EXPOSITION DES ACIDES, ALKALIS, TERRES ET MÉTAUX, by TROMMSDORFF, Johann…

EXPOSITION DES ACIDES, ALKALIS, TERRES ET MÉTAUX, by TROMMSDORFF, Johann Bartholomä. < >
  • Another image of EXPOSITION DES ACIDES, ALKALIS, TERRES ET MÉTAUX, by TROMMSDORFF, Johann Bartholomä.
  • Another image of EXPOSITION DES ACIDES, ALKALIS, TERRES ET MÉTAUX, by TROMMSDORFF, Johann Bartholomä.
  • Another image of EXPOSITION DES ACIDES, ALKALIS, TERRES ET MÉTAUX, by TROMMSDORFF, Johann Bartholomä.
  • Another image of EXPOSITION DES ACIDES, ALKALIS, TERRES ET MÉTAUX, by TROMMSDORFF, Johann Bartholomä.
An expanded translation

EXPOSITION DES ACIDES, ALKALIS, TERRES ET MÉTAUX, de leurs combinaisons en sels, et de leurs affinités électives, en douze tableaux. Traduit de l’allemand par P. X. Leschevin.... avec des notes. A Dijon, de l’Imprimerie de L. N. Frantin, et se trouve, a Paris, chez Ant. Aug. Renouard, Libraire, rue Saint-André-des-Arcs, no. 42. [An] X.

1802. 4to, large paper copy; pp. [iv], 20; with 12 double-page letterpress tables mounted on guards; text printed on fine, thick paper; some occasional light foxing and soiling throughout, but otherwise clean and crisp, endpapers a little more browned and stained; in contemporary full mottled calf, with triple ruled gilt border, spine attractively tooled in gilt with green morocco label, tail of spine nicked with small loss, joints rubbed, with some light wear to surfaces and extremities; a very good copy. A lovely large-paper copy of the first French edition of Trommsdorff’s noted classification of chemical compounds ‘Darstellung der säuren, alkalien, erden und metalle’ (1800), of note for the 12 detailed and attractively printed double-page letterpress synoptic tables. ‘The twelve double page tables follow closely the German original. Philippe Xavier Leschevin de Précour (1771-1814) made this translation from the German Erfurt 1800 edition. The translator has added a long preface commenting on the differences between the views of the French chemists and those of Trommsdorff. Leschevin also gives supplementary materials in the preface and some notes in the tables, including an added earth in table II’ (Cole, 1292). The translation received a favourable review in the Annales de chimie, XLII, pp. 223-4.
Of the original edition, Neville notes: ‘In the present important work, which is a greatly enlarged version of his Allgemeine uebersicht der einfachen und zusammengesetzten salze (Gotha, 1789, 4 tables), Trommsdorff (1770-1837) classifies chemical compounds into three distinct types: acids, alkalies, and metals and their salts. He also takes into account single and double elective attractions in tabular form, as well as the new French nomenclature, with references to the researches of contemporary chemists (e.g., Bergman, Berthollet, Kirwan, Klaproth, Richter, Scherer, and Wenzel). “Trommsdorff was the first German chemist (1789) to separate acids and bases from the class of ‘salts’” (Partington, III, 588). Other editions: Gotha, 1800; Erfurt, 1806 (see Bolton, 79). Professor of chemistry at Erfurt, Trommsdorff was a prolific author whose writings became very popular in Germany and appeared in several editions and translations (see D.S.B., XIII, 465-466). Rare. Not in Duveen, Ferguson, Partington, Smith, etc. (Cole, 1291; Edelstein, 2323; Ferchl, 543; Poggendorff, II, 1137).’ (Neville II, p. 566).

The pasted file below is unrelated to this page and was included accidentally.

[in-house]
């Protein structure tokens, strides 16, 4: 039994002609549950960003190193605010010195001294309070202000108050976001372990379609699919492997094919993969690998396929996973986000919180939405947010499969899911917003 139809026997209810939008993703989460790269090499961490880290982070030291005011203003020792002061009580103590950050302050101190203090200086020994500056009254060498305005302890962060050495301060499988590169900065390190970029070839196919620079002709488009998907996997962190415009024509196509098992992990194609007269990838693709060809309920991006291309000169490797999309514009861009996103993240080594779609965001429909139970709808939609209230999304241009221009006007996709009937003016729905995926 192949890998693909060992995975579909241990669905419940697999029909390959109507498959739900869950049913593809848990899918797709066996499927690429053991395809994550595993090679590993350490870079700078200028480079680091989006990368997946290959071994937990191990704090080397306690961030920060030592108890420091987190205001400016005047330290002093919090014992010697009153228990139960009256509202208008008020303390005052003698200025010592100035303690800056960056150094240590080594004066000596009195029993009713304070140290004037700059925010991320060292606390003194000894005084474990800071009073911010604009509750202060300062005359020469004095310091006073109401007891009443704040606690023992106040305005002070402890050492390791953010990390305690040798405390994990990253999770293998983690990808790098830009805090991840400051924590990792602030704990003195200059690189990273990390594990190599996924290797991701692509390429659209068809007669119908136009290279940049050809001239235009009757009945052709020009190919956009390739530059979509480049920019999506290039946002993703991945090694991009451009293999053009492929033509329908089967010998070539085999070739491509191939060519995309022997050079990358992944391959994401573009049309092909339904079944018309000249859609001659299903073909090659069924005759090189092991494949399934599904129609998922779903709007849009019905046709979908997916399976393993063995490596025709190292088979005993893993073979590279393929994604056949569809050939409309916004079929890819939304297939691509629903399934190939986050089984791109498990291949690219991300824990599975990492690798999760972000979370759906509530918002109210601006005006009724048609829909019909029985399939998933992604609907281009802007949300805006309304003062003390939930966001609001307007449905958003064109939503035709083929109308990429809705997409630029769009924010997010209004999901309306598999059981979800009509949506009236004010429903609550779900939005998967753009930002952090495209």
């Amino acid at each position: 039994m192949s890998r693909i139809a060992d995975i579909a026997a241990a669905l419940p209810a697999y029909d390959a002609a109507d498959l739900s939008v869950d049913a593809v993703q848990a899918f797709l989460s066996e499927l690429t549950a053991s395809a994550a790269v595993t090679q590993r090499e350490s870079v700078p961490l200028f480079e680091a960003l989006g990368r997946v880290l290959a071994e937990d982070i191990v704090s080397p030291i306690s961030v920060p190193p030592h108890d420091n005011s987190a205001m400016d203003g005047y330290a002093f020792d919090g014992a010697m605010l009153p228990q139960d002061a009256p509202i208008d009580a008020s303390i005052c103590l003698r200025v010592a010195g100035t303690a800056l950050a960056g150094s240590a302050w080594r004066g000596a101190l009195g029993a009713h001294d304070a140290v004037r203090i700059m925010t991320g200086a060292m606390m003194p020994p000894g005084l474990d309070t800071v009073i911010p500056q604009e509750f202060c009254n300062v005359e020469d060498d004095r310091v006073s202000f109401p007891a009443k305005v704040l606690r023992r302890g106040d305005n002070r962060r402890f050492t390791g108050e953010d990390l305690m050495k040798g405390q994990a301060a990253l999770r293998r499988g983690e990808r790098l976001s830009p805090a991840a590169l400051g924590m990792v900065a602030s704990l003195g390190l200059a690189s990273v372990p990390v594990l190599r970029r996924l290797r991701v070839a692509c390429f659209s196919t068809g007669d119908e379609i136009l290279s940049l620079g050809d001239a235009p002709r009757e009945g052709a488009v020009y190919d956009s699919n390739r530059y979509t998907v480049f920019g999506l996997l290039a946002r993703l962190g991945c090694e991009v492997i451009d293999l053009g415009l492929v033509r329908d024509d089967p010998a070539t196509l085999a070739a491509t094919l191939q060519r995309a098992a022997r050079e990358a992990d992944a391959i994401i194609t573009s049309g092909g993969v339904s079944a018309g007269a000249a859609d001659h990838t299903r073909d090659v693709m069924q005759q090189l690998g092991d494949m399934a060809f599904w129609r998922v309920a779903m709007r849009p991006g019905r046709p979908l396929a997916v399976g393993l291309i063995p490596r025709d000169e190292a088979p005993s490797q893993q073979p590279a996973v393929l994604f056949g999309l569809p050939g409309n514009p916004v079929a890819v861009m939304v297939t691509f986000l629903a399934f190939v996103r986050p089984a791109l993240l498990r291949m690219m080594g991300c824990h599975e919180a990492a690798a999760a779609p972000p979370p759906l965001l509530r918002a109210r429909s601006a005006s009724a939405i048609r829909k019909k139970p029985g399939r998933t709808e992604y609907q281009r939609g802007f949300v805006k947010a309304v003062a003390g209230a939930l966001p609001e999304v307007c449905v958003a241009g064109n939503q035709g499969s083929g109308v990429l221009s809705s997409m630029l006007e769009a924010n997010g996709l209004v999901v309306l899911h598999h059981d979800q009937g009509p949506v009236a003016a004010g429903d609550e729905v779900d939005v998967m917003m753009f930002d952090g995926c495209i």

‘The great aim of his life was to improve the scientific position of pharmacy, and the value and success of his efforts were universally recognised. He was elected a member of many academies, was created a Prussian privy councillor and a knight of the Red Eagle, of the third class. He was a man of active and methodical habits, with a great facility for work and clearness of ideas... his library, laboratory and apparatus, all provided by himself, were superior to those of many public institutions’ (Ferguson, p. 473).
Both the original German edition and the present French edition are relatively uncommon. First published in the same year as Fourcroy issued his more general series of 12 larger synoptic tables, Tableaux synoptique de chimie’, as Duveen noted for that work, though Trommsdorff’s tables are smaller in size, the scarcity could well be due to tables being removed to be displayed on the walls of lecture theatres.

Bibliography: Cole 1292; not in Duveen, Ferguson, OCLC locates copies of this French edition at the Huntington, Georgia, Chicago, Wisconsin and the Science History Institute and the BnF.

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